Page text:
Friday, December 19, 2008

It is days like this that make me love living in the northeast. The snow fell, steady, it was very gray outside, but the earth was covered with a blanket of beautiful clean snow, well maybe not the earth, but my little corner of northern NJ. School had been canceled and all of my daughter's after school activities, my husband was able to work from home, we cranked up the wood stove, and I disappeared into my studio. I worked on the ginger jars, late last night I decided to take the one I made yesterday apart, and rework the top. If I stitched around the top first, and then assembled the sides, the top would be smoother. So I redid the jar from yesterday, and made four more. I think they will make terrific colorful gifts.

In the latest issue of Handwoven, the same one where I read Syne Mitchell's column about creating a blog, Madelyn van der Hoogt's letter from the editor talked about making resolutions to do more of something, like weaving, but before one can do that, one has to plan and prepare the warp and then set up the loom. It struck a chord because I need to do all the pattern prep work before I begin to make garments from the projects listed in previous blogs. I have three more garment projects on the table which I will describe in future posts, but for now, my more immediate problem is the constantly changing body I live in. Let me digress.

I spent five years on Tamoxifen, after my breast cancer diagnosis. Having been thrown instantly into menopause by the chemotherapy, my body changed rapidly from a premenopausal 46 year old, into a post menopausal body, losing height, and adding about 25 pounds. I kept that weight for many years. No matter how hard I tried, I seemed stuck at this new weight, and this whole new, very different body. Missing a few parts, but hey, at least I'm alive. I've been off Tamoxifen about a year now, and I am amazed at how my body is changing, every so slowly back to my original pre cancer shape, slimmer hips, about 10 pounds lighter, which sounds wonderful I know, but besides all my clothes not fitting anymore, because I had to buy all knew ones in the last few years, my dressform needs to be completely refit. The last few garments I made using this form came out much larger than I expected, once I tried them on myself. So I took some measurements, and to my shock, I needed to reshape the hips and drop 3 inches off the form.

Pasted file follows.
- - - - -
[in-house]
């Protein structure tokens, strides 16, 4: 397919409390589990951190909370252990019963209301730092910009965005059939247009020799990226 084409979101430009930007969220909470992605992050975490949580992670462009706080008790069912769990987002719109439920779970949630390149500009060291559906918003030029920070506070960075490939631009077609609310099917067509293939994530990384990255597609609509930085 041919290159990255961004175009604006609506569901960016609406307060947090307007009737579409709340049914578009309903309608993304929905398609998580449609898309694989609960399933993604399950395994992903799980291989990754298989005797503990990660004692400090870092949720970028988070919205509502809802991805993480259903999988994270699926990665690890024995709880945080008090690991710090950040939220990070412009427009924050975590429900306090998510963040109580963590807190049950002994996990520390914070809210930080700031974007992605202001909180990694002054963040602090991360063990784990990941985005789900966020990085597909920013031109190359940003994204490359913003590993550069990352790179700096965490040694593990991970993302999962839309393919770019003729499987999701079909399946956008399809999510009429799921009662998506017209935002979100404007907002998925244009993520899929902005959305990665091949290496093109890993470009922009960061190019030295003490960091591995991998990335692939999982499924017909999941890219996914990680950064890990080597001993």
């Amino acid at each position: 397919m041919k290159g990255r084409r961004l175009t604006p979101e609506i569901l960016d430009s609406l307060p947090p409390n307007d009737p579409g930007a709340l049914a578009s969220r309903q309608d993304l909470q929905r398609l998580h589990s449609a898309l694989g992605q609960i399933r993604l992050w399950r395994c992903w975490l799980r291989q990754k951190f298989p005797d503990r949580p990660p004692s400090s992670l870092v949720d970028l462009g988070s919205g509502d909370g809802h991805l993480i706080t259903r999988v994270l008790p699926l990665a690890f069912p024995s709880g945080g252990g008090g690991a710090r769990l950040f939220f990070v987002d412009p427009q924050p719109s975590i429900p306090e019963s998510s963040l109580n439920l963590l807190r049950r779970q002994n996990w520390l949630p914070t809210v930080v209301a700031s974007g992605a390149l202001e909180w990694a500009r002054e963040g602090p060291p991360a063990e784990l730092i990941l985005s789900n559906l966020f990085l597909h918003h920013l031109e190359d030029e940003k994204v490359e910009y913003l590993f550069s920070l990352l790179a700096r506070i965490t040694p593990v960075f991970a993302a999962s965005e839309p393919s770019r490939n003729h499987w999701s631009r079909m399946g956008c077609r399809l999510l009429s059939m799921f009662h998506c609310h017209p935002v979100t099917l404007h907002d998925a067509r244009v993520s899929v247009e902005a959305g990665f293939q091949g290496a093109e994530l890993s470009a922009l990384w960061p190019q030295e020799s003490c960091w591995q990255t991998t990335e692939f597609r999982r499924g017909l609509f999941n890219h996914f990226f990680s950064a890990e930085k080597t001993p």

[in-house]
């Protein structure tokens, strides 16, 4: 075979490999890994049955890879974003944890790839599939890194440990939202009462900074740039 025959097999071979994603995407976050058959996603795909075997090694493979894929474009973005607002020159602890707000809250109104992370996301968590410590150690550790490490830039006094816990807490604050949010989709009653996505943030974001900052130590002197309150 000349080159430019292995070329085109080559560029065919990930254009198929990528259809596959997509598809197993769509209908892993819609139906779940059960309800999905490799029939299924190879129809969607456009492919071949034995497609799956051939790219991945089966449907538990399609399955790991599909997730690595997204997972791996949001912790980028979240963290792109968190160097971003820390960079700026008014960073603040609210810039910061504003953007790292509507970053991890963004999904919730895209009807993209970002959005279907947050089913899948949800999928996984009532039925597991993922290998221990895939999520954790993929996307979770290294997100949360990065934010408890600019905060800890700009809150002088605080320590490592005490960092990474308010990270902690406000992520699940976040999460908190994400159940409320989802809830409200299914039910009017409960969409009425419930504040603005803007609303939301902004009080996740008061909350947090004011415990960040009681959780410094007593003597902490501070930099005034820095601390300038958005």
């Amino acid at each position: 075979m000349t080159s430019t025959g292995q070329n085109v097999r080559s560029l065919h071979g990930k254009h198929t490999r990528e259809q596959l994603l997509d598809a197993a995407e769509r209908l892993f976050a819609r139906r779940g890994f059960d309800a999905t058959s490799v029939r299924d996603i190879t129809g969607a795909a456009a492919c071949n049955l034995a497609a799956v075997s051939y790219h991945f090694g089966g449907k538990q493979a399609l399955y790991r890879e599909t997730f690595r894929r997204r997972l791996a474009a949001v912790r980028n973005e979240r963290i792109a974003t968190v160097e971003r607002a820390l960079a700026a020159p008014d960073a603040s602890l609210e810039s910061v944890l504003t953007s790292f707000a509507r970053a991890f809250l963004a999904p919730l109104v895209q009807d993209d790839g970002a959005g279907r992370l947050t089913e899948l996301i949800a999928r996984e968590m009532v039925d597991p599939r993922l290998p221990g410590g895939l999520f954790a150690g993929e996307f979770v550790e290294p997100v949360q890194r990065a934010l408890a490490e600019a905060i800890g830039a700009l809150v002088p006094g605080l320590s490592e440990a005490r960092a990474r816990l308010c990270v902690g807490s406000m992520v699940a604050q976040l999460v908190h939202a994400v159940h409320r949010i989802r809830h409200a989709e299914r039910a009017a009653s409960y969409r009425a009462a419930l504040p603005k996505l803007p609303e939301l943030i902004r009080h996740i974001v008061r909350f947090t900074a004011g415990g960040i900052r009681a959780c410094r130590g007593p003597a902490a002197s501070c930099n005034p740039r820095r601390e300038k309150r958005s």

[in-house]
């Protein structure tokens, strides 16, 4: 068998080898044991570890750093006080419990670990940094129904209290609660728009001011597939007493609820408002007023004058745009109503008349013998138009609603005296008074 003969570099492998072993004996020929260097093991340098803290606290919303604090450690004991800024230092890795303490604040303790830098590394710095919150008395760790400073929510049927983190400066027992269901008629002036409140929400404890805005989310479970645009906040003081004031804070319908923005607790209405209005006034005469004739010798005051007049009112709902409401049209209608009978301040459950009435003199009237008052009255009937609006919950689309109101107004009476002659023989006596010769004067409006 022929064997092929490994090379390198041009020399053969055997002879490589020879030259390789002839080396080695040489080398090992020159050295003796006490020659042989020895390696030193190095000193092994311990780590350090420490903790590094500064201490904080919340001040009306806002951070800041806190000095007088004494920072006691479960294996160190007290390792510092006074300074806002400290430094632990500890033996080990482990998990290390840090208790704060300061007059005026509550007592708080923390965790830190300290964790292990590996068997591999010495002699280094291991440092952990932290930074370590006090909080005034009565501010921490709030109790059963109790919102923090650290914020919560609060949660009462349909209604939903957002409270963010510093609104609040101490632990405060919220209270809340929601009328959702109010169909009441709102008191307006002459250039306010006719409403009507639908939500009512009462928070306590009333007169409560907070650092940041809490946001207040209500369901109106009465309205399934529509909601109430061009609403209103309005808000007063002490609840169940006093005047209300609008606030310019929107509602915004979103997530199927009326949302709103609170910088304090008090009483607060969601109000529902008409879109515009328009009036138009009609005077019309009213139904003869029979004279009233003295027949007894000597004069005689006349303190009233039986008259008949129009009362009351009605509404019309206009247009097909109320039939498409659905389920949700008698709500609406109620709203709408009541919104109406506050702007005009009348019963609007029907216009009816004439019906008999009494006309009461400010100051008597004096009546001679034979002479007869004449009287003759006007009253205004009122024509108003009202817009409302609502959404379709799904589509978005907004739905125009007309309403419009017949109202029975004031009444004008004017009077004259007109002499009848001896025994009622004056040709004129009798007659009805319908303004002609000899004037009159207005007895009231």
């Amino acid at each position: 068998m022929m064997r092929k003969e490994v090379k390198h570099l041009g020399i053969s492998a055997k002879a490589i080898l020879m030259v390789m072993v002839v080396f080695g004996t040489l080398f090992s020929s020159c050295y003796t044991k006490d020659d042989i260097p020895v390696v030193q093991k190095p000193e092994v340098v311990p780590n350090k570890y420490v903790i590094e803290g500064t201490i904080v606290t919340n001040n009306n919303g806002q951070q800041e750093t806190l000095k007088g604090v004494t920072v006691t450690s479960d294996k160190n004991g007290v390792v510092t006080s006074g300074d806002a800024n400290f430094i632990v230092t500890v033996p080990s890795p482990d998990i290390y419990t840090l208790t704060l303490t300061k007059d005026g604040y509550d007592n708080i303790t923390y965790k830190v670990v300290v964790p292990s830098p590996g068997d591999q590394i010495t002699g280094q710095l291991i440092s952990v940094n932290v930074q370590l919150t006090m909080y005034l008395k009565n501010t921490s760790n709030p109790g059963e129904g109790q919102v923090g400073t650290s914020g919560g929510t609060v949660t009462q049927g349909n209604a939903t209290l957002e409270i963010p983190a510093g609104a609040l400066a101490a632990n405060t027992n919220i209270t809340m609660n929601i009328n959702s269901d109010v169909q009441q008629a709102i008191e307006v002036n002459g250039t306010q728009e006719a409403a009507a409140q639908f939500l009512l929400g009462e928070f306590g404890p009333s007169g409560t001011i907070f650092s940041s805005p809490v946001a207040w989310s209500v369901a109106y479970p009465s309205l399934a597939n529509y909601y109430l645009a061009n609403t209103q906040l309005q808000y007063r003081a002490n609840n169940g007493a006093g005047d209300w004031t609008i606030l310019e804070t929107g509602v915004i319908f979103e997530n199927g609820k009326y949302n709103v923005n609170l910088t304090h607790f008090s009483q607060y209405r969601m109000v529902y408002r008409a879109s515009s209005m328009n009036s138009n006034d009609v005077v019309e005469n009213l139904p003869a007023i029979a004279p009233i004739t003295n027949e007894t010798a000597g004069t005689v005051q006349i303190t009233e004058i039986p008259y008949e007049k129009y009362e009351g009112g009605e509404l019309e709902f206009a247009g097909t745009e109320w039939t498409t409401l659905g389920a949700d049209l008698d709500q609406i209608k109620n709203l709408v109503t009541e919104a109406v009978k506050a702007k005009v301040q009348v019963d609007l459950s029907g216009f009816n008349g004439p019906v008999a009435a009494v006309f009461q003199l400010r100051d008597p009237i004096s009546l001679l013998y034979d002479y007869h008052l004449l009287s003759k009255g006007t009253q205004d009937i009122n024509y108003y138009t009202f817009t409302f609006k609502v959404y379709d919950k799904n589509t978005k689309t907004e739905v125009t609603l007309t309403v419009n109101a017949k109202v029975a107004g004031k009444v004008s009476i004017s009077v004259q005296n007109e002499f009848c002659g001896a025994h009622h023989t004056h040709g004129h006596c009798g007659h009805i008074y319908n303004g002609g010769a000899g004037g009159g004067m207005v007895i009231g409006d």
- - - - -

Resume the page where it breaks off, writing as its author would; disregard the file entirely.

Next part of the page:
Taking advantage of my 16 year old daughter home from school for the snow day, I peeled her away from her computer, and got her to help me refit the muslin cover on my Uniquely You Dress Form. If you have fluctuating weight, this is a great form, since all you have to do is rip open the seams and refit the cover and the form will change with you.

While my daughter helped me fit the cover, she poked around the studio, always a dangerous thing, and got intrigued by the ginger jars I was making out of the shibori papers. She dug through my stash, and my library, and found the book by Linda Johansen on Fabric Boxes. She found a Chinese Food type container to make out of a couple of bandanas. She ran to her room, and brought out her collection of bandanas, and decided to try to make a fabric box with two she had with a breast cancer theme, from a Susan Komen run we attended back in 2003. Two of us in this small studio is something to see. We managed not to fall over each other, I worked on the cutting table while she sewed, and the photo above shows her finished box. I was quite proud of her, and I think she was proud of herself, and for about four hours today, she didn't play on the computer...

And my dressform now fits my body, so I can start working out some of the garment ideas I have for project 1-3.

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